Early Greek Philosophy & Other Essays Collected Works, Volume Two

By Friedrich Nietzsche

Page 50

of the sojourning in
sublime contemplations. The thought and its form are milestones on
the path towards the highest wisdom. With such a lapidarian emphasis
Anaximander once said: "Whence things originated, thither, according
to necessity, they must return and perish; for they must pay penalty
and be judged for their injustices according to the order of time."
Enigmatical utterance of a true pessimist, oracular inscription on the
boundary-stone of Greek philosophy, how shall we explain thee?

The only serious moralist of our century in the Parergis (Vol. ii.,
chap. 12, "Additional Remarks on The Doctrine about the Suffering in
the World, Appendix of Corresponding Passages") urges on us a similar
contemplation: "The right standard by which to judge every human
being is that he really is a being who ought not to exist at all,
but who is expiating his existence by manifold forms of suffering
and death:--What can one expect from such a being? Are we not all
sinners condemned to death? We expiate our birth firstly by our
life and secondly by our death." He who in the physiognomy of our
universal human lot reads this doctrine and already recognises the
fundamental bad quality of every human life, in the fact that none
can stand a very close and careful contemplation--although our time,
accustomed to the biographical epidemic, seems to think otherwise and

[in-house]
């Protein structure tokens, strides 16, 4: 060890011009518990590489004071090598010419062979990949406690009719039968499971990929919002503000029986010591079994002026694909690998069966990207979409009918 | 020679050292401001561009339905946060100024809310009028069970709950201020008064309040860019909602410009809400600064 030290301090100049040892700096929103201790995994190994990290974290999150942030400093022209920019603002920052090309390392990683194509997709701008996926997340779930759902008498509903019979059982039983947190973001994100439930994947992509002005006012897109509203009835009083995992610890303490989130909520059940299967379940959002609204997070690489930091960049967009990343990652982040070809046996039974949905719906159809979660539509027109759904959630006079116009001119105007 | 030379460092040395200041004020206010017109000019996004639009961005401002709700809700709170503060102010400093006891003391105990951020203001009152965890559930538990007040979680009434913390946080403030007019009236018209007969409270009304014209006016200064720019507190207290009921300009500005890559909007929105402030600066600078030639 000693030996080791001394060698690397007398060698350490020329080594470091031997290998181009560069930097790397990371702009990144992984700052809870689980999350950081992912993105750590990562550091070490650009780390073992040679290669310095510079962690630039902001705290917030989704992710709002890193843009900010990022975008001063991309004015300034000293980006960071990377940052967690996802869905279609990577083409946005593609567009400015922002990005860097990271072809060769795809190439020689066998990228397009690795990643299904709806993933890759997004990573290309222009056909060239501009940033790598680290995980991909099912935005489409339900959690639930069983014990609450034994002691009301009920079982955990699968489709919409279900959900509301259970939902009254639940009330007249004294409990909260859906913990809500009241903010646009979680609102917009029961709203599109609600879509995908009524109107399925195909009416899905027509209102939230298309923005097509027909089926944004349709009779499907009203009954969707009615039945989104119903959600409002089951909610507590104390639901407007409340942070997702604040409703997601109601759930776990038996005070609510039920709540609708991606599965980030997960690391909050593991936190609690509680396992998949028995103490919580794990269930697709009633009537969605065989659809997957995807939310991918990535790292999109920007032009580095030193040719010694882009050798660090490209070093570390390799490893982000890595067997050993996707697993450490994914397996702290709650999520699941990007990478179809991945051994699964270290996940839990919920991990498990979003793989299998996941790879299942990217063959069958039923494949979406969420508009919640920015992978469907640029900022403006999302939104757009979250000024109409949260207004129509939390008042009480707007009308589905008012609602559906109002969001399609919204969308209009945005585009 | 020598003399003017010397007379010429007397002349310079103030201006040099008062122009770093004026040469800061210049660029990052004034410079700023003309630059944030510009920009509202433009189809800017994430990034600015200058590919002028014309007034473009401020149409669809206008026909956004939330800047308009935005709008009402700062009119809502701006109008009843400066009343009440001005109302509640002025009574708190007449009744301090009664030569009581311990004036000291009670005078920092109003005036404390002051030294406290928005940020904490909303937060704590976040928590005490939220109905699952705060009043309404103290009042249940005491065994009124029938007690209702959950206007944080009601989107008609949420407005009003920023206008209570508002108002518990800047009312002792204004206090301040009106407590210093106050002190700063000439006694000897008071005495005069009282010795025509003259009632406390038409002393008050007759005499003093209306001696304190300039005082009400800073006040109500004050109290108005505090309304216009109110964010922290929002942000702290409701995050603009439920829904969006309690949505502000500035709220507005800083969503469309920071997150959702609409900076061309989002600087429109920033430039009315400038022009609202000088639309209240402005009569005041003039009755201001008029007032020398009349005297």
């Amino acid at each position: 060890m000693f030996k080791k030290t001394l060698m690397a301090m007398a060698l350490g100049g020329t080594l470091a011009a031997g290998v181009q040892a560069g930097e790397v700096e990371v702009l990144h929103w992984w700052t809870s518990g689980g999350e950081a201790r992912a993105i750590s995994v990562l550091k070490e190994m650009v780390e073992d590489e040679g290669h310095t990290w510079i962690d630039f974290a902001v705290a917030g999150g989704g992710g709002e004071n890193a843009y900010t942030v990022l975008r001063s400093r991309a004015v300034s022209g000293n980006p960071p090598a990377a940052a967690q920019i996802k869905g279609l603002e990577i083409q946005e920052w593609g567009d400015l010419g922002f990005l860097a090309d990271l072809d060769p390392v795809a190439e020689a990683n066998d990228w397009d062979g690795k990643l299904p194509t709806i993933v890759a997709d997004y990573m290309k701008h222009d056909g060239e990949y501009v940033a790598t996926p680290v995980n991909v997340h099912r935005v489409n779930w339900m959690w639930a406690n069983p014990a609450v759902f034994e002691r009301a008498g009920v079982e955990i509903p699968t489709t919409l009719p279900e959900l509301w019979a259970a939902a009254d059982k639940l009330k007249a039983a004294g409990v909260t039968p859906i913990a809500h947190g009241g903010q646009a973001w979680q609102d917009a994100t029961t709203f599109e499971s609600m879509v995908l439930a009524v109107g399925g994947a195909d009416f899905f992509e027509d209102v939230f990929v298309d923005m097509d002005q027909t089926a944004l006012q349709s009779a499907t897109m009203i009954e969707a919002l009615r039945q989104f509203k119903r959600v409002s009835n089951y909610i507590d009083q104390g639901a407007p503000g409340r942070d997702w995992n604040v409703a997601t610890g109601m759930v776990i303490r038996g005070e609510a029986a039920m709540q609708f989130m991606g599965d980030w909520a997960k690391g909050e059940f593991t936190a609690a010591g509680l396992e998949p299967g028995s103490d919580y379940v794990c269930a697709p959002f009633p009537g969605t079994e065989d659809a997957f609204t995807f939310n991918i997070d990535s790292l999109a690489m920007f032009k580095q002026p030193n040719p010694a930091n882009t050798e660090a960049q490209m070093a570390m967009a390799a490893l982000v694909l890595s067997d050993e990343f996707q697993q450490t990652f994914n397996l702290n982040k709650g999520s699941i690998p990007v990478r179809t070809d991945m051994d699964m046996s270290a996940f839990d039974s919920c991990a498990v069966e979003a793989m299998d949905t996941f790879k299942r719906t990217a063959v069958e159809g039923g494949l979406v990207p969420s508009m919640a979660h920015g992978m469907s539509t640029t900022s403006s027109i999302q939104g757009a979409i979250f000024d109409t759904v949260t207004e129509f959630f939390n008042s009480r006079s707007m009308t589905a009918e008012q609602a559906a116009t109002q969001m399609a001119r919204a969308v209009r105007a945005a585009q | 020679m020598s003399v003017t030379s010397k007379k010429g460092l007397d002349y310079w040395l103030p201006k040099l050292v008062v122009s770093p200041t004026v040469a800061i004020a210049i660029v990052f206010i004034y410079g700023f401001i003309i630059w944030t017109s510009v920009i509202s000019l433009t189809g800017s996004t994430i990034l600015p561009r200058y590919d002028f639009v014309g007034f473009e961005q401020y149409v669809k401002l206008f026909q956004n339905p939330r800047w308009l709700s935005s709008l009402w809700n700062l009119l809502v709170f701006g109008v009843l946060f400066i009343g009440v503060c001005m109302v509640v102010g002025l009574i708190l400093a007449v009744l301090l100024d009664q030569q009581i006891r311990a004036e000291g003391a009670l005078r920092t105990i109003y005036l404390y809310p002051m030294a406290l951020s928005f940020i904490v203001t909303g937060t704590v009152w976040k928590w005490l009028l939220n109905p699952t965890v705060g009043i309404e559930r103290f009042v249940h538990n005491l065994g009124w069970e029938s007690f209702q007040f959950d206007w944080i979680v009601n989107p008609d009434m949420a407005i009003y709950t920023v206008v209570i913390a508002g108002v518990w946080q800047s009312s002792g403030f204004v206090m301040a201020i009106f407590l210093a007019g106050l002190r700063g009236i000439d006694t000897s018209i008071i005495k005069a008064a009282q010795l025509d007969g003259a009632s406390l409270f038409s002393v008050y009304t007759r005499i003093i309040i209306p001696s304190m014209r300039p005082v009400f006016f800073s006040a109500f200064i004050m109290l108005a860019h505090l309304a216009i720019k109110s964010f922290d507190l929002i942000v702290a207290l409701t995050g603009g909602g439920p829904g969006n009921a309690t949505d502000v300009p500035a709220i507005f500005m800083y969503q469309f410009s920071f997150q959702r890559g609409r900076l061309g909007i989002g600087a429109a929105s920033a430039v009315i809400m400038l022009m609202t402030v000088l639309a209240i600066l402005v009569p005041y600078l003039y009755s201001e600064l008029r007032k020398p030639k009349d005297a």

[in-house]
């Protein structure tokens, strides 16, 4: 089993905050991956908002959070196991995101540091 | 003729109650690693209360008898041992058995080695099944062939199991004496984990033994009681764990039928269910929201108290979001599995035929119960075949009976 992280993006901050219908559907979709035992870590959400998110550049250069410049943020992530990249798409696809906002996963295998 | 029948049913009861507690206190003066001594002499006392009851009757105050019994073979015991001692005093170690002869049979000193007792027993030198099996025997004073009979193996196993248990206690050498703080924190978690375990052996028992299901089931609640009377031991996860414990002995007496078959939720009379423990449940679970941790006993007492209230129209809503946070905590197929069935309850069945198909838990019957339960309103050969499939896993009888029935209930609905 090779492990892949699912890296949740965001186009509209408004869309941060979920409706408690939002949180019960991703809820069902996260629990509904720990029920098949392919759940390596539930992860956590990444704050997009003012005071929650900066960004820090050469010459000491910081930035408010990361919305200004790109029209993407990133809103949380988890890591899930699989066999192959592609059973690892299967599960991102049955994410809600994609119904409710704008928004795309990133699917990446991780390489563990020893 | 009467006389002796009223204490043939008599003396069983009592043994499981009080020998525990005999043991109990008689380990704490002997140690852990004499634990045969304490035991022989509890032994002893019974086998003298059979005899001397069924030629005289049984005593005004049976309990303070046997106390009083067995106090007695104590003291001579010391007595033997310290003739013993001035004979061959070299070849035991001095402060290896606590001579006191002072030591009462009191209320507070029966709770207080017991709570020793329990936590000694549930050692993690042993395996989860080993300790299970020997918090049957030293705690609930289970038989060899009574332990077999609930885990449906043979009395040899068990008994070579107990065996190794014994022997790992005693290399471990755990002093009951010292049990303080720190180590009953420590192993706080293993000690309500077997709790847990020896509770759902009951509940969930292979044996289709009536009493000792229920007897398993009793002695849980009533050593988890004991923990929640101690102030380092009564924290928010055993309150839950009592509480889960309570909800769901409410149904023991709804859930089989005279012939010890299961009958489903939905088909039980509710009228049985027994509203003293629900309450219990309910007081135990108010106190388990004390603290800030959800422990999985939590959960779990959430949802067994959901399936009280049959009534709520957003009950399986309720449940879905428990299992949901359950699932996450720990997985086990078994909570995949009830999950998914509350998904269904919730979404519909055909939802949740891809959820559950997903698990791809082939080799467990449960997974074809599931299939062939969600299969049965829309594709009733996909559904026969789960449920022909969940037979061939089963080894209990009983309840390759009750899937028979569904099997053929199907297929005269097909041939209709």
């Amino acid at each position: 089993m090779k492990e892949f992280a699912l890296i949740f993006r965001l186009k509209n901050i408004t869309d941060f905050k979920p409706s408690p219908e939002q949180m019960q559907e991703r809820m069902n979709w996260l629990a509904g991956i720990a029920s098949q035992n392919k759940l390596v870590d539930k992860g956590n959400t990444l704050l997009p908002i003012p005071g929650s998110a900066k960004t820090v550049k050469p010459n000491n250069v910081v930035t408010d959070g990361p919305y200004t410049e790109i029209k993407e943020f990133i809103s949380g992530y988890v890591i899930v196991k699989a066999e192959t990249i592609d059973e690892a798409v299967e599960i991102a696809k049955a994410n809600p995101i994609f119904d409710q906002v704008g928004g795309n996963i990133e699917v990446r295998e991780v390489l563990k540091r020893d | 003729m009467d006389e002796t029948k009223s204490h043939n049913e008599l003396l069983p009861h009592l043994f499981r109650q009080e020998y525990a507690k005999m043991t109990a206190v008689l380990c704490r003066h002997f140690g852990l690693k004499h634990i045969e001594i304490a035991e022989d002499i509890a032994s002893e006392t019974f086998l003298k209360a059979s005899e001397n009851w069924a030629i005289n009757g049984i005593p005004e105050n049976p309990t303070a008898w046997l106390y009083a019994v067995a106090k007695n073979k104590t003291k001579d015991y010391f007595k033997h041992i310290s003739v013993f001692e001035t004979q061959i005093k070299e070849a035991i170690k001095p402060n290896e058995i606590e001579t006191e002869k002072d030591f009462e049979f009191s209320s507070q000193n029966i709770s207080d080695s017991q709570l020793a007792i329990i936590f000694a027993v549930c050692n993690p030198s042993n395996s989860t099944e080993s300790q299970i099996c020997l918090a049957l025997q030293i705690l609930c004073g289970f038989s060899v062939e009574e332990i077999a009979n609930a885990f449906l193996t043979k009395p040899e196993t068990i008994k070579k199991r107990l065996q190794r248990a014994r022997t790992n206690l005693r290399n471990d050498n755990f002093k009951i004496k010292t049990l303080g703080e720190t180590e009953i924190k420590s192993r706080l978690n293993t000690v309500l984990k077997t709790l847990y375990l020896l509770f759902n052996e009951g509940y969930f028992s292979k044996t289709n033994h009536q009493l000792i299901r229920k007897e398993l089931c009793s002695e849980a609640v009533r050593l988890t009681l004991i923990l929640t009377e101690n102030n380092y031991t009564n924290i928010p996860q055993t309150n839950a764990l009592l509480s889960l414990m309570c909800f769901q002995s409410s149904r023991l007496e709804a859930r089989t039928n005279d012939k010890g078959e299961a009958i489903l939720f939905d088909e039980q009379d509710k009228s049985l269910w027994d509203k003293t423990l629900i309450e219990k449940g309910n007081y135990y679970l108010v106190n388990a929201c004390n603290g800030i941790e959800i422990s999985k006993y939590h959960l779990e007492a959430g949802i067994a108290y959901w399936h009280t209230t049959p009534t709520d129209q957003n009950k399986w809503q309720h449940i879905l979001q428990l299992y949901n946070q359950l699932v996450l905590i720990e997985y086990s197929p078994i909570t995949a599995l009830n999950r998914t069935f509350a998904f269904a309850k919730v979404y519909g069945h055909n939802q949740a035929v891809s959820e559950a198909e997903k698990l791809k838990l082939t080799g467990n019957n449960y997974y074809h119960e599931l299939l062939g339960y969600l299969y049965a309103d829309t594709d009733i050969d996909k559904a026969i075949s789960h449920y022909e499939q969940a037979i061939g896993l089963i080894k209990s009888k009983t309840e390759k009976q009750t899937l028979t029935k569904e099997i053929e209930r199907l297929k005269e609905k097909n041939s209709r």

more loftily about the dignity of man; he who, like Schopenhauer, on
"the heights of the Indian breezes" has heard the sacred word about
the moral value of existence, will be kept with difficulty from
making an extremely anthropomorphic metaphor and from generalizing
that melancholy doctrine--at first only limited to human life--and
applying it by transmission to the general character of all existence.
It may not be very logical, it is however at any rate very human and
moreover quite in harmony with the philosophical leaping described
above, now with Anaximander to consider all Becoming as a punishable
emancipation from eternal "Being," as a wrong that is to be atoned
for by destruction. Everything that has once come into existence also
perishes, whether we think of human life or of water or of heat and
cold; everywhere where definite qualities are to be noticed, we are
allowed to prophesy the extinction of these qualities--according to
the all-embracing proof of experience. Thus a being that possesses
definite qualities and consists of them, can never be the origin and
principle of things; the veritable _ens,_ the "Existent," Anaximander
concluded, cannot possess any definite qualities, otherwise, like
all other things, it would necessarily have originated and perished.
In order that Becoming may not cease, the Primordial-being must be

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